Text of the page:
How to See Diffraction Patterns with Star Crusts
Nobody knows what the surface of neutron stars are made of but there’s no shortage of suggestions. We know that iron must play a role because we can see its characteristics absorption lines in the spectrum from these exotic objects.
But we can’t tell whether the iron forms a gaseous atmosphere, perhaps a meter or so thick above an ultra-hard crust, or whether the iron itself is solid.
Now Felipe Llanes-Estrada and Gaspar Moreno Navarro at the Universidad Complutense in Madrid Spain, say they know how to tell the difference. Here’s how:
If the iron is solid, then it ought to form an extraordinary crystal, perhaps a few dozen atomic layers thick, almost perfectly smooth and enveloping the entire star.
One way to examine crystalline solids is to use x-ray crystallography. The new idea from Llanes-Estrada and Navarro is to look for pairs of neutron stars in which one is an x-ray pulsar and the other is dead with an iron crust. Then x-rays from the pulsar should be diffracted from the surface of the dead star and detectable on Earth. The signature would consist of a main pulse from the pulsar followed by the reflection at wavelengths related by Bragg’s law of diffraction to the main pulse.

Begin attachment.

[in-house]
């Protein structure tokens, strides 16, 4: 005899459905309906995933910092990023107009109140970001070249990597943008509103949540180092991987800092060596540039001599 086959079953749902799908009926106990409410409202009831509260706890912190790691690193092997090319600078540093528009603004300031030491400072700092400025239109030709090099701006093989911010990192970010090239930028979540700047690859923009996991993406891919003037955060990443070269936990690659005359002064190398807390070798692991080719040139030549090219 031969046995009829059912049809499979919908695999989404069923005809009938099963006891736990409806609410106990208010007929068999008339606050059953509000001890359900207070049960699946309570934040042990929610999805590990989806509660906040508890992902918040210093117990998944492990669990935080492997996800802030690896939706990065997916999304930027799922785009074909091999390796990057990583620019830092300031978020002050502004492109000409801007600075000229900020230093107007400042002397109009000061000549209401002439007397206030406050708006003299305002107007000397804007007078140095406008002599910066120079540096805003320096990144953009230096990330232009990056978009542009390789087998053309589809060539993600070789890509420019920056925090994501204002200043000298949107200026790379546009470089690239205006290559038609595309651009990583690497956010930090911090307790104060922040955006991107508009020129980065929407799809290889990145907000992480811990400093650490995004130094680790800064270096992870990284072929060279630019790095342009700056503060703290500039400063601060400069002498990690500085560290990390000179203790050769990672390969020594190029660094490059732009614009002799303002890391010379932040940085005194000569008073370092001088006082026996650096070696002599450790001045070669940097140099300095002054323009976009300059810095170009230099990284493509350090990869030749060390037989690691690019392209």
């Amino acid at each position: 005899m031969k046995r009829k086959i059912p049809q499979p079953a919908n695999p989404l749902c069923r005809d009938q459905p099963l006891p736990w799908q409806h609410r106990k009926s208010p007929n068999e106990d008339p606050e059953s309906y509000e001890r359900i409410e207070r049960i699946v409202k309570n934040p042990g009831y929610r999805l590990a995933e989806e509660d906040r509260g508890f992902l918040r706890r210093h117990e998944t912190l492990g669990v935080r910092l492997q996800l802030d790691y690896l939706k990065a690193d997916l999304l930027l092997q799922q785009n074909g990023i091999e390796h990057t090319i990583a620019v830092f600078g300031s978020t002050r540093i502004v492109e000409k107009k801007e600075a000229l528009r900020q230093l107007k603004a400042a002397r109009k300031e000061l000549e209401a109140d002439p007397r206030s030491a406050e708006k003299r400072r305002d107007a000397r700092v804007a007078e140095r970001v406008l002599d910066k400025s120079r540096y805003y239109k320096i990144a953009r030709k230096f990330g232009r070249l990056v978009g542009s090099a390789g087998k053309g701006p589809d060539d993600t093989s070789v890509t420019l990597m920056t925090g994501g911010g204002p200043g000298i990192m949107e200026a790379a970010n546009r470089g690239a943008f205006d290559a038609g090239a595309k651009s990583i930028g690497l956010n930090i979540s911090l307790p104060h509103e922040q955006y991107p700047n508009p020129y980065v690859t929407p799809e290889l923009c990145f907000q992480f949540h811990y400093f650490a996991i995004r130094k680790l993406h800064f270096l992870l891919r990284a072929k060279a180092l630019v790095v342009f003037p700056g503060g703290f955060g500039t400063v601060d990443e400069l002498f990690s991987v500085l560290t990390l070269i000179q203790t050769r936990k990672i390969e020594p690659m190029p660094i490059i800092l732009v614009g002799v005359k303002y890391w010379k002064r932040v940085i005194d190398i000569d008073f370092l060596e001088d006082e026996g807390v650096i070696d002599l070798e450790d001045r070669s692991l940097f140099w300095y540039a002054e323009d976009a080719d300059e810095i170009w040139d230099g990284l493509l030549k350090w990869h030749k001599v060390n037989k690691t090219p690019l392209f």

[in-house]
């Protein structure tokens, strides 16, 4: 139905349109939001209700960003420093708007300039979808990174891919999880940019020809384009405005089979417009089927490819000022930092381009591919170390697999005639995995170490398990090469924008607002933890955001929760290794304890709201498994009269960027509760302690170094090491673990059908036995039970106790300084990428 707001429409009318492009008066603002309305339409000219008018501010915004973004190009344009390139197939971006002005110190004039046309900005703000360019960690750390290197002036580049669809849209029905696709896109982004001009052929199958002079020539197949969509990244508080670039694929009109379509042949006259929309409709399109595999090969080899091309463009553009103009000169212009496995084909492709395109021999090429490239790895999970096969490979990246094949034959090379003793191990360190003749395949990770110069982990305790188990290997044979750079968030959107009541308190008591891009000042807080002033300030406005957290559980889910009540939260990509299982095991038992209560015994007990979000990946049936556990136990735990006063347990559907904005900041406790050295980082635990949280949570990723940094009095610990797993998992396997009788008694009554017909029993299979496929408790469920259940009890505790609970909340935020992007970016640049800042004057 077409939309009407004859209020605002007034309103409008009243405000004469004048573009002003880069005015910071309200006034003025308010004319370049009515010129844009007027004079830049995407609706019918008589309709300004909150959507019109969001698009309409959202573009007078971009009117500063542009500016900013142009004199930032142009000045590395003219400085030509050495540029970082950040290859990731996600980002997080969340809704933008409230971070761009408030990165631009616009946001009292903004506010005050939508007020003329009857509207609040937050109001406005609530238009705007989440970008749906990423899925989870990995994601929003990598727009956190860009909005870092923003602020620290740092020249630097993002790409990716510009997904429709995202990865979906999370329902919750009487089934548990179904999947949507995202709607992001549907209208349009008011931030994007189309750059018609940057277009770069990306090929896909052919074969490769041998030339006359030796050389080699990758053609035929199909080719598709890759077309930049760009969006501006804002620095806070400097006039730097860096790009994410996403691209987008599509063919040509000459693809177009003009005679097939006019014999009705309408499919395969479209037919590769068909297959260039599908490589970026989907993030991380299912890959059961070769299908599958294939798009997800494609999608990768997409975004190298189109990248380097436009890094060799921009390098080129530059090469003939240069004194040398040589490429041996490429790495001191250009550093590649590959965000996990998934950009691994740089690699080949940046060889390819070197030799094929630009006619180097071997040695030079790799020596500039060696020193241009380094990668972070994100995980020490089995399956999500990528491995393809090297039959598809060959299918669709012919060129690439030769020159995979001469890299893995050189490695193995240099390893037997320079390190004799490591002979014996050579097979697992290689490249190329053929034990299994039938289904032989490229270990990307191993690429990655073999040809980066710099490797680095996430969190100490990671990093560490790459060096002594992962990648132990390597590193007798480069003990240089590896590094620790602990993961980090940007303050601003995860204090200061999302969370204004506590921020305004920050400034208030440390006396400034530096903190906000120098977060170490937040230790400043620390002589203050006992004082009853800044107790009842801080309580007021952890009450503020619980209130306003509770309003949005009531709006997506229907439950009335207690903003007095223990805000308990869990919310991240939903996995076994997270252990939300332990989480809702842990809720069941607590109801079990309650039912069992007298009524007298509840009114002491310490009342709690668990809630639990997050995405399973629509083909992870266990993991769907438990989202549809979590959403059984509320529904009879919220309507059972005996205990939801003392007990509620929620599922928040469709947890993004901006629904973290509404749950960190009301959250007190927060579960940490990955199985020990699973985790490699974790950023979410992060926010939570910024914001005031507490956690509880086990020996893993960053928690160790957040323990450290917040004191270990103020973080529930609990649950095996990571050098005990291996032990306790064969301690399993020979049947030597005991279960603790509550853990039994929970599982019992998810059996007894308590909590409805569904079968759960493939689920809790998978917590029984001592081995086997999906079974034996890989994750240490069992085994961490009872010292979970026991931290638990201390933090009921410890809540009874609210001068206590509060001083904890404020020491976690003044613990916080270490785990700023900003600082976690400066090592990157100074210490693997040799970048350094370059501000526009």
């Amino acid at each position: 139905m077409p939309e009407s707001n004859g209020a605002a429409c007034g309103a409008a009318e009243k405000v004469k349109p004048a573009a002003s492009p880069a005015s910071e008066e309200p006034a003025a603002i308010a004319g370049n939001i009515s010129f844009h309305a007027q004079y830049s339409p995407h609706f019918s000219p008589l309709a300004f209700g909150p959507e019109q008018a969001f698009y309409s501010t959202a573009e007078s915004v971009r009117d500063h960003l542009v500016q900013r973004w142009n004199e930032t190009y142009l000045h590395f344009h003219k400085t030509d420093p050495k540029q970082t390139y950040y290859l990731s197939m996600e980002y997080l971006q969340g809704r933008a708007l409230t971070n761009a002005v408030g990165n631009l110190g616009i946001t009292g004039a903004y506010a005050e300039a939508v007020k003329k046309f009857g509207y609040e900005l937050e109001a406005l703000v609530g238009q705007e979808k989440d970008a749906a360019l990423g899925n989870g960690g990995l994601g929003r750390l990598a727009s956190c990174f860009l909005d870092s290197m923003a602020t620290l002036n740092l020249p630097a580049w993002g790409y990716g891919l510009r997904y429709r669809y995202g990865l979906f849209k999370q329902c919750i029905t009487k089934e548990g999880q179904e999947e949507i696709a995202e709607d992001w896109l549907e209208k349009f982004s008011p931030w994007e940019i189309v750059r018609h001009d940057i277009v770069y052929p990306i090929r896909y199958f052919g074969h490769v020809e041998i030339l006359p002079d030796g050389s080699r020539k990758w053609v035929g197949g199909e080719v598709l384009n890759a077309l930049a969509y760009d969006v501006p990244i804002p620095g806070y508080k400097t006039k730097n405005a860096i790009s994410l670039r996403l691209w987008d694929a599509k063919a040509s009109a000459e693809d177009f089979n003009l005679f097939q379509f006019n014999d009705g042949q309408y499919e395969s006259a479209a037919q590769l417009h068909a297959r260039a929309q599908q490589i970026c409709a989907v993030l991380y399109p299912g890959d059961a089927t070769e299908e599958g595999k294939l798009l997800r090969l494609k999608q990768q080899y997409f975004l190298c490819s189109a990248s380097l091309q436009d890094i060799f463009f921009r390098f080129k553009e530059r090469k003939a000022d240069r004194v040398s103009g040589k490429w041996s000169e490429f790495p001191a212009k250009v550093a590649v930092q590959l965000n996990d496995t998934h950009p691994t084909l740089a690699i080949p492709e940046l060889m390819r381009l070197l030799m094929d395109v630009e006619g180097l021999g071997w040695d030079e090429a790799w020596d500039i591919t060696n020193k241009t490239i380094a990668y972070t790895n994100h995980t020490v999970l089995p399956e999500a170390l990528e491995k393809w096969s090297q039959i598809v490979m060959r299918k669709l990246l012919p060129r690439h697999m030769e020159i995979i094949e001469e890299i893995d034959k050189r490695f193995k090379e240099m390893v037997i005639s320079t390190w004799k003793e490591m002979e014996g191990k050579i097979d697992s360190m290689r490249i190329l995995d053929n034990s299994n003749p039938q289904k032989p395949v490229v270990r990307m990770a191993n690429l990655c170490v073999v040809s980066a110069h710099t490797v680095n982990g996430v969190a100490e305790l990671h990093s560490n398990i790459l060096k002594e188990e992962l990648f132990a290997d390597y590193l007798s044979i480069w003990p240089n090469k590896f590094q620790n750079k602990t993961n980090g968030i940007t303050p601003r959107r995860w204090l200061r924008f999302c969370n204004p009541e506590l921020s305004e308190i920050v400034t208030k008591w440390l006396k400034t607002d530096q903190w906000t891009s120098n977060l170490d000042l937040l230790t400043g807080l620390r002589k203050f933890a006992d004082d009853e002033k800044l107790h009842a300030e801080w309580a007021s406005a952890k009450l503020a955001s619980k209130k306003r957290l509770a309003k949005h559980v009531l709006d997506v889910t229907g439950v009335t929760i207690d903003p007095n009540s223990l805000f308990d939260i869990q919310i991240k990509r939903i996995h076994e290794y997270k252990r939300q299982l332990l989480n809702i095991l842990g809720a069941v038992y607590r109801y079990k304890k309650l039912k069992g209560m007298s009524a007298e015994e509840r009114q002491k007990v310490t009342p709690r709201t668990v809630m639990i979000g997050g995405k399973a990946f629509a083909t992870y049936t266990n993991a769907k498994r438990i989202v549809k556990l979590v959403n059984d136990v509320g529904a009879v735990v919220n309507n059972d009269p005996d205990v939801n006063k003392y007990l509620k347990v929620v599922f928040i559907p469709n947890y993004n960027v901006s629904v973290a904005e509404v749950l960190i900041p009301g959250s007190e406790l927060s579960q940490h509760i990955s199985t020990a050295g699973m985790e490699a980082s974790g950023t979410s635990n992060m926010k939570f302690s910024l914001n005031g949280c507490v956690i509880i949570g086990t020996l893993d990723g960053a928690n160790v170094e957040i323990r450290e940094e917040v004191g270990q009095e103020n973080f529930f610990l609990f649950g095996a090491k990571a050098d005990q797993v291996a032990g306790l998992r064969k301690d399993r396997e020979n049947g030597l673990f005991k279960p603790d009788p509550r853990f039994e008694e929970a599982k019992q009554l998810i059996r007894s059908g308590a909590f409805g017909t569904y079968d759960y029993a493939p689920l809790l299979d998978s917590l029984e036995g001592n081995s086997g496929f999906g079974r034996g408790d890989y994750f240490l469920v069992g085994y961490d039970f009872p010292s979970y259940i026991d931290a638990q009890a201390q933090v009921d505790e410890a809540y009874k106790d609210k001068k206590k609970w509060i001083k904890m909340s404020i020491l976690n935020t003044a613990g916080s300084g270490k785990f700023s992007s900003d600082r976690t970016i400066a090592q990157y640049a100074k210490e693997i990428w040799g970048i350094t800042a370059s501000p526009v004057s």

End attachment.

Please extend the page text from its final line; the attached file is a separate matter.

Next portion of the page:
That’s a neat and potentially clean way to study the surface of neutron stars: if astronomers can find the right kind of pairs.
If they do, it’ll be a breath of fresh air for astrophysicists who have many ideas about the structure and behaviour of neutron stars but few ways to prune the dead wood from the theoretical undergrowth they’ve created.
Something for the team behind the Chandra X-ray telescope to get to work on, I’d say.
Ref: arxiv.org/abs/0905.4837: Bragg diffraction and the Iron crust of Neutron Stars
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